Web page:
Hines will work with Hartshorne Plunkard Architecture (HPA) as the design architect for both T3 West Midtown and Atlantic Yards. DLR Group will be t…

Not quite the pattern: Greenland selling development sites, not completed condos

Real Estate Weekly, reporting on trends in Chinese investment in New York City, on 11/18/15 quoted Jim Costello, a senior vice president at research firm Real Capital Analytics:
“They’re typically building high-end condos, build it and sell it. Capital return is in a few years. That’s something that is ingrained in the companies that have been coming here because that’s how they’ve grown in the last 35 years. It’s always been a development game for them. So they’re just repeating their business model here,” he said. When I read that last November, I didn't think it necessarily applied to Atlantic Yards/Pacific Park, now 70% owned (outside of the Barclays Center and B2 modular apartment tower), by the Greenland Group, owned significantly by the Shanghai government.
A majority of the buildings will be rentals, some 100% market, some 100% affordable, and several--the last several built--are supposed to be 50% market/50% subsidized. (See tentative timetable below.)

Selling development …

Forest City acknowledges unspecified delays in Pacific Park, cites $300 million "impairment" in project value; what about affordable housing pledge?

Updated Monday Nov. 7 am: Note follow-up coverage of stock price drop and investor conference call and pending questions.

Pacific Park Brooklyn is seriously delayed, Forest City Realty Trust said yesterday in a news release, which further acknowledged that the project has caused a $300 million impairment, or write-down of the asset, as the expected revenues no longer exceed the carrying cost.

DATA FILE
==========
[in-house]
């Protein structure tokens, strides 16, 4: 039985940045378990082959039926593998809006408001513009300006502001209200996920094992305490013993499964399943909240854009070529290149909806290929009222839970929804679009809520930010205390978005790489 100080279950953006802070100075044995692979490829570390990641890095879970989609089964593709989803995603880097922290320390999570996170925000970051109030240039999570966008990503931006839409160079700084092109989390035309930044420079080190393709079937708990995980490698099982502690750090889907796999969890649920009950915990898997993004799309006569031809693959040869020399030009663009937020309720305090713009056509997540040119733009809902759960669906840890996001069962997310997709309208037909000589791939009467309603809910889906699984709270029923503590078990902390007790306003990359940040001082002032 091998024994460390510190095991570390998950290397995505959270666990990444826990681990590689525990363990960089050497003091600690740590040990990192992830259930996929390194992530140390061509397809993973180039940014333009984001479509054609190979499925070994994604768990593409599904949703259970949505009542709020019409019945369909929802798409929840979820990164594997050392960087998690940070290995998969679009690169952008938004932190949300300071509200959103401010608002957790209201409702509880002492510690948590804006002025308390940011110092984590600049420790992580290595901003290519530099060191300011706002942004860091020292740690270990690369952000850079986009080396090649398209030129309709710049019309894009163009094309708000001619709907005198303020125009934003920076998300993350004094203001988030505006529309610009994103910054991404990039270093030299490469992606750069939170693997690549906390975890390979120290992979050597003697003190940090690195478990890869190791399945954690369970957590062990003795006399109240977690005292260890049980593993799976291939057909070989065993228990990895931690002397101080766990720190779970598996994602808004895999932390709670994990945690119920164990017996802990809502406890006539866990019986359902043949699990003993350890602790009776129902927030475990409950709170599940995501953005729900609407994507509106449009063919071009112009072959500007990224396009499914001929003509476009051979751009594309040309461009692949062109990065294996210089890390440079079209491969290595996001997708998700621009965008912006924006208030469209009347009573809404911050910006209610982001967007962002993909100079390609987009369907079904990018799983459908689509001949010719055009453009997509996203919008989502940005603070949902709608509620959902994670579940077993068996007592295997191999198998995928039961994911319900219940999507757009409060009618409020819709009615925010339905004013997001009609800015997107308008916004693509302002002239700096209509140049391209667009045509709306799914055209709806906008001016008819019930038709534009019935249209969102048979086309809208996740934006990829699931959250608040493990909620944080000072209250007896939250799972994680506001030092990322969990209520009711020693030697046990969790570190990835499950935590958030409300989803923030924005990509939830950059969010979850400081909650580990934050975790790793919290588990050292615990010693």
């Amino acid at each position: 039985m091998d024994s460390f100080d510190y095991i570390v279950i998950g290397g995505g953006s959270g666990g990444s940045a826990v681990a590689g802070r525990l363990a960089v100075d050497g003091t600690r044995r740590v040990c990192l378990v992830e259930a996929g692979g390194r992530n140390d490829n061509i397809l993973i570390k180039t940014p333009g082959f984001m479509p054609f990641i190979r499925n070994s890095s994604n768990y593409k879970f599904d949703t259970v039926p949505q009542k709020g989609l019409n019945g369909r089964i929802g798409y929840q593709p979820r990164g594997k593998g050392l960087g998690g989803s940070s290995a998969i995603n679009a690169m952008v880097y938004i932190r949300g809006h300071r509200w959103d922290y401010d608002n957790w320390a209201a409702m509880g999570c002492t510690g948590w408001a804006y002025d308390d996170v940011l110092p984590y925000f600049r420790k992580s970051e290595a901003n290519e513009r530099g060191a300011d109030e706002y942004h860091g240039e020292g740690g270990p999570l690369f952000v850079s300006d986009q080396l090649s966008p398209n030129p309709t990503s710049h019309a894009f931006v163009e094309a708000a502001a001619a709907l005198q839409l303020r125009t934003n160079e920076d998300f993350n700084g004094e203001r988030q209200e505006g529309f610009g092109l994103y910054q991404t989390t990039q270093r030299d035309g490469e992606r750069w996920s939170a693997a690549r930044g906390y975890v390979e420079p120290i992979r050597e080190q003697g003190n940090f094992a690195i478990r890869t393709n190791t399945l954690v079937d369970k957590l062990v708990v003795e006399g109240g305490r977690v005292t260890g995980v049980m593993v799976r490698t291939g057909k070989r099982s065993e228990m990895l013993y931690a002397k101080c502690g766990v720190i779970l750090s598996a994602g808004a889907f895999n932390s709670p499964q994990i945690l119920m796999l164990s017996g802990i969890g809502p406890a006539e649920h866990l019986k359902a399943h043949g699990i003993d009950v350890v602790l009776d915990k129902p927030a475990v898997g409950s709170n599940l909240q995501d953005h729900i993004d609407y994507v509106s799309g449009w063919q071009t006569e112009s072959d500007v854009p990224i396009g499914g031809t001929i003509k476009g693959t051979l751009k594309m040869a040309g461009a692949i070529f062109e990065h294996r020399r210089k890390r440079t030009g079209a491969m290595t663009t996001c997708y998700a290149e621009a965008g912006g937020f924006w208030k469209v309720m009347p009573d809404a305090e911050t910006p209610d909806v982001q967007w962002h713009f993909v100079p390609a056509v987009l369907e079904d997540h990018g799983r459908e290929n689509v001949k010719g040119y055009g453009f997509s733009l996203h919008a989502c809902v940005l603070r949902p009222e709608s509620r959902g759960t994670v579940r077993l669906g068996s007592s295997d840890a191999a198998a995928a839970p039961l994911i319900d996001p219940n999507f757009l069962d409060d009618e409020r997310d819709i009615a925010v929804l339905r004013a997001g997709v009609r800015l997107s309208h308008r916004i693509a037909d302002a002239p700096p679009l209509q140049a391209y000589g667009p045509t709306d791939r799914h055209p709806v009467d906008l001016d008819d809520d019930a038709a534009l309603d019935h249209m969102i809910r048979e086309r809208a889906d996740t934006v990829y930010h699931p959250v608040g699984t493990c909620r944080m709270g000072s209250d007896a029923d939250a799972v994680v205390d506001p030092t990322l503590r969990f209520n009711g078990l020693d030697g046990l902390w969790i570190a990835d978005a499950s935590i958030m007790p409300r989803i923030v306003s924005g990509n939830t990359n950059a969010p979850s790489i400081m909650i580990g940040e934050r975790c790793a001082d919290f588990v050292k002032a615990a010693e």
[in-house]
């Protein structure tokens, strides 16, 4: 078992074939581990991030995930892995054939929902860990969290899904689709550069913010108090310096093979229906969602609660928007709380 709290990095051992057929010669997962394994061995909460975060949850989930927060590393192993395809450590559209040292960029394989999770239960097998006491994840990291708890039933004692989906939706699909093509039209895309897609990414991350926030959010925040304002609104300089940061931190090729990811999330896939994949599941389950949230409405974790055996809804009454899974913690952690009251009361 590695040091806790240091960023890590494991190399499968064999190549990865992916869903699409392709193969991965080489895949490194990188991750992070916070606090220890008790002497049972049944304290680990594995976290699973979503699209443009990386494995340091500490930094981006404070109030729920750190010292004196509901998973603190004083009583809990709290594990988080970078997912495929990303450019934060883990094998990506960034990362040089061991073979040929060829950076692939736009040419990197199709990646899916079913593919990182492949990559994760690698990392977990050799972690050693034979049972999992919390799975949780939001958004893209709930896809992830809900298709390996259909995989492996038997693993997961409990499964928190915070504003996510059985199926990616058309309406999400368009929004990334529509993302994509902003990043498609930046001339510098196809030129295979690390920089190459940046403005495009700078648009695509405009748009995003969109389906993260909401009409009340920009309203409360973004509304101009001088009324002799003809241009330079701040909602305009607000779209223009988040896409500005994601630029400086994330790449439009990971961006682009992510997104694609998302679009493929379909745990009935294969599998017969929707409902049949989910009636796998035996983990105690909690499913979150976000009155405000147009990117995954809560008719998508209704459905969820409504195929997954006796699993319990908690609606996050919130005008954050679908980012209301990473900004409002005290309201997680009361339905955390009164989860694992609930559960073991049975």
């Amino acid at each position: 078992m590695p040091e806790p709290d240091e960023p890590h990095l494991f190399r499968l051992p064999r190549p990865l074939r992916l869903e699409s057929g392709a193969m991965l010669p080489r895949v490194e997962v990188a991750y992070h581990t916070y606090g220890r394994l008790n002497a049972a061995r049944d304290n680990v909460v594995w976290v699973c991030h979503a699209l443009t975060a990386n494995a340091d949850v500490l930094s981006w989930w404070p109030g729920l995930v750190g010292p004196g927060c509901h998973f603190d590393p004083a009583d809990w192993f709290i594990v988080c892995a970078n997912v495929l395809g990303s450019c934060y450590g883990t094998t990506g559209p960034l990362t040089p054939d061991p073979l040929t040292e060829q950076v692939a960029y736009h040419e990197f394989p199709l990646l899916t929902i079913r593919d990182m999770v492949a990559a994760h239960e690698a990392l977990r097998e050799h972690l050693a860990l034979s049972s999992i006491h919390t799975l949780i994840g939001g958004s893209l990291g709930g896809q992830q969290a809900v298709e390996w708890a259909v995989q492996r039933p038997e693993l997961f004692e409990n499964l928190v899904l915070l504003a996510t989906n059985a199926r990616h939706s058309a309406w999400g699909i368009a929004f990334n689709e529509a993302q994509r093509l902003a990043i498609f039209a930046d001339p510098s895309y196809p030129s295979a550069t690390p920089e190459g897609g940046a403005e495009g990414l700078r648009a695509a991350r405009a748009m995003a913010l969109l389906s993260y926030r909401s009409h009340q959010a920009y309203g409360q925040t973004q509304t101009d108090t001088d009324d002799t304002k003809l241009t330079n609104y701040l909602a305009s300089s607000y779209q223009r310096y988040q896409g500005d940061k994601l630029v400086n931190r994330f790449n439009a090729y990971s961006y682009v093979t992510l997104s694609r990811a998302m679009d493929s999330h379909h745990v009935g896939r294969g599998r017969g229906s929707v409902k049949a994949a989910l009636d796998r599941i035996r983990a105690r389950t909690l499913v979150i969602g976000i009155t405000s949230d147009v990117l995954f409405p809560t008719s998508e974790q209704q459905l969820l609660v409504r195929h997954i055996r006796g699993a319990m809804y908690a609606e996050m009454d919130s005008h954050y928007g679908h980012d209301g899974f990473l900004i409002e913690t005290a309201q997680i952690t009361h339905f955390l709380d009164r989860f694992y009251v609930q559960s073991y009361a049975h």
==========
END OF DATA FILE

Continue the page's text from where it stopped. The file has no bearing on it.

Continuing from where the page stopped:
The Cleveland-based developer, parent of Brooklyn-based Forest City Ratner, which is a 30% investor in Pacific Park along with 70% partner/overseer Greenland USA, blamed the "significant impairment" on an oversupply of market-rate apartments, the uncertain fate of the 421-a tax break, and a continued increase in construction costs.

While the delay essentially confirms the obvious, given that two major buildings have not launched despite plans to do so, it raises significant questions about the future of the project, including:
if market-rate construction is delayed, will the affordable h…

"There is no alternative": DM Glen on de Blasio's affordable housing strategy

As I've written, Mayor Bill de Blasio sure knows how to steer and spin coverage of his affordable housing initiatives.

Indeed, his latest announcement, claiming significant progress, came with a pre-press release op-ed in the New York Daily News and then a friendly photo-op press conference with an understandably grateful--and very lucky--winner of an affordable housing lottery.

To me, though, the most significant quote came from Deputy Mayor Alicia Glen, who, as the Wall Street Journal reported:
said public housing had been “starved” of federal support for years now, leaving the city with fewer ways of creating affordable housing. “Are we relying too heavily on the private sector?” she said. “There is no alternative.” Though Glen was using what she surely sees as a common-sense phrase, it recalls the slogan of a politician with whom I doubt de Blasio identifies: former British Prime Minister Margaret Thatcher, a Conservative who believed in free markets.

It suggests the limits to …